Chinese temple

Temple of Guandi and Yue Fei in Quanzhou, Fujian.
Temple of Bao Gong in Wenzhou, Zhejiang.
Night view of the Dalongdong Baoan Temple in Taipei, Taiwan.

A Chinese temple is a place of worship of the Chinese folk religion/Shenism, where people revere ethnic Chinese gods and ancestors. They can be classified as:

These temples are to be distinguished from:

Gōng (宫), meaning "palace" is a term used for a templar complex of multiple buildings, while yuàn (院) is a generic term meaning "sanctuary" or "shrine".


Shen temples are distinct from Taoist temples in that they are established and administered by local managers, village communities, lineage congregations and worship associations, and don't have professional priests, although Taoist daoshi, fashi, Confucian lisheng, and also wu and tongji shamans, may perform services within these temples. Shenist temples are usually small and decorated with traditional figures on their roofs (dragons and deities), although some evolve into significant structures.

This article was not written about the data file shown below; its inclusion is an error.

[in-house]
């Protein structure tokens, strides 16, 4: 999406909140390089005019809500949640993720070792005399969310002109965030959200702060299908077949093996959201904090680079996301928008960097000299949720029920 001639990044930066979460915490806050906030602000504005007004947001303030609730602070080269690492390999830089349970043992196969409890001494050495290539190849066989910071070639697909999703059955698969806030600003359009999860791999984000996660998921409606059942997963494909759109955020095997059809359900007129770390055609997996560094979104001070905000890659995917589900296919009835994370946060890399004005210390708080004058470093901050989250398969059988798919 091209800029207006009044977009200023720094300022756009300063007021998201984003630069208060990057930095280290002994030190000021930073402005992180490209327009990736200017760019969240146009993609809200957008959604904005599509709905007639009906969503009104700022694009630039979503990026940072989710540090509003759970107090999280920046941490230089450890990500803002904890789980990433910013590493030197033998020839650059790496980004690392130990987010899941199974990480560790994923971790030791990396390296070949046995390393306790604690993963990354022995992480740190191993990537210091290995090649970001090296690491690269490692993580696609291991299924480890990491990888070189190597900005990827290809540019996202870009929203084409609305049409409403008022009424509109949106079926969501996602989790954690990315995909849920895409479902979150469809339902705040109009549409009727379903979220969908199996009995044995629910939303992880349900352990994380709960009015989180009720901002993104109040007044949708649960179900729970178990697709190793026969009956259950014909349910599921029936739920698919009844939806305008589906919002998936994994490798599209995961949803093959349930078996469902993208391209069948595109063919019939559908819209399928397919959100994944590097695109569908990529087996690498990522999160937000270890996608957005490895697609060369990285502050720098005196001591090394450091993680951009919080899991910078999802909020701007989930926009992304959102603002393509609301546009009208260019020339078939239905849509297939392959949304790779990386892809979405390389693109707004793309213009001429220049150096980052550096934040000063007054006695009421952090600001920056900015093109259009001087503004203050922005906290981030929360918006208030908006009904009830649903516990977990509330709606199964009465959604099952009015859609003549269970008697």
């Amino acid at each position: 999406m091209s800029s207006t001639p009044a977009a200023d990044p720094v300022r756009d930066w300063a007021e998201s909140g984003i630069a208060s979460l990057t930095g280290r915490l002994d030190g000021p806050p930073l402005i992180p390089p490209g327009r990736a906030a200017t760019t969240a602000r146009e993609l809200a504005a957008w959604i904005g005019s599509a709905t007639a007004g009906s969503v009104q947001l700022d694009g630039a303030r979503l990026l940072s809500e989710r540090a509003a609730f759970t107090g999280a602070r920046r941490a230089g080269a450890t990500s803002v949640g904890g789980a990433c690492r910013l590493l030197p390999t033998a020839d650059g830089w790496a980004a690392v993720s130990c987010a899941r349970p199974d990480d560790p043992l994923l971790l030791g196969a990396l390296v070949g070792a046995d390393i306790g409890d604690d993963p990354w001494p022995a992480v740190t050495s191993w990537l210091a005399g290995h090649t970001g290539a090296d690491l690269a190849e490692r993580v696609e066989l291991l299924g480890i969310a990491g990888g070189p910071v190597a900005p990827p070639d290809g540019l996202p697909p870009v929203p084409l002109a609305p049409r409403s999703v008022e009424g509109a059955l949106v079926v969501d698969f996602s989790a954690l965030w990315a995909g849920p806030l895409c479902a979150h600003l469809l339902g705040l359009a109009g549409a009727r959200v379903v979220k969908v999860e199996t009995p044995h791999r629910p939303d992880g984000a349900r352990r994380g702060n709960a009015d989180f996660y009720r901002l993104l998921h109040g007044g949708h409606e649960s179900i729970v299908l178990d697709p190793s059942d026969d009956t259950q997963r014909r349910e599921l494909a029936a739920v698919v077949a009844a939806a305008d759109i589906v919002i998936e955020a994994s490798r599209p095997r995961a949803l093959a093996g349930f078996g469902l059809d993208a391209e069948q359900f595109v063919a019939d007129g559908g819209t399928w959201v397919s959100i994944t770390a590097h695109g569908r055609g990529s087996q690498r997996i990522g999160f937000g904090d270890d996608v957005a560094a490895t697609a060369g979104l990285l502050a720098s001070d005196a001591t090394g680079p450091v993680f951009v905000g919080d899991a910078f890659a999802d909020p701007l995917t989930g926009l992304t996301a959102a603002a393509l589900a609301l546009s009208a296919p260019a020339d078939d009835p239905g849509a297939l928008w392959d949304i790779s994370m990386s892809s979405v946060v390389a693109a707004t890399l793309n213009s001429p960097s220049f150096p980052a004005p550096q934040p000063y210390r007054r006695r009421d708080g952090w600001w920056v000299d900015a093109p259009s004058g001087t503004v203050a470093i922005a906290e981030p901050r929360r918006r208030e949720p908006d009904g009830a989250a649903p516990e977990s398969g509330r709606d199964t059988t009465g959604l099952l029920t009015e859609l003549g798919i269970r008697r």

Chinese temples can be found throughout Mainland China, Taiwan and also where Chinese expatriate communities settled over centuries. An old name in English for Chinese traditional temples is "joss house".[1] "Joss" is a corrupted version of the Portuguese word for "god", deus. "Joss house" was in common use in English in western North America during frontier times, when joss houses were a common feature of Chinatowns. The name "joss house" describes the environment of worship. Joss sticks, a kind of incense, are burned inside and outside of the house.


  1. R., J (Supercargo) (1822). Diary of a journey overland, through the Maritime Provinces of China from Manchao, on the south coast of Hainan, to Canton in the years 1819 and 1820. Sir Richard Philips & Co.

See also

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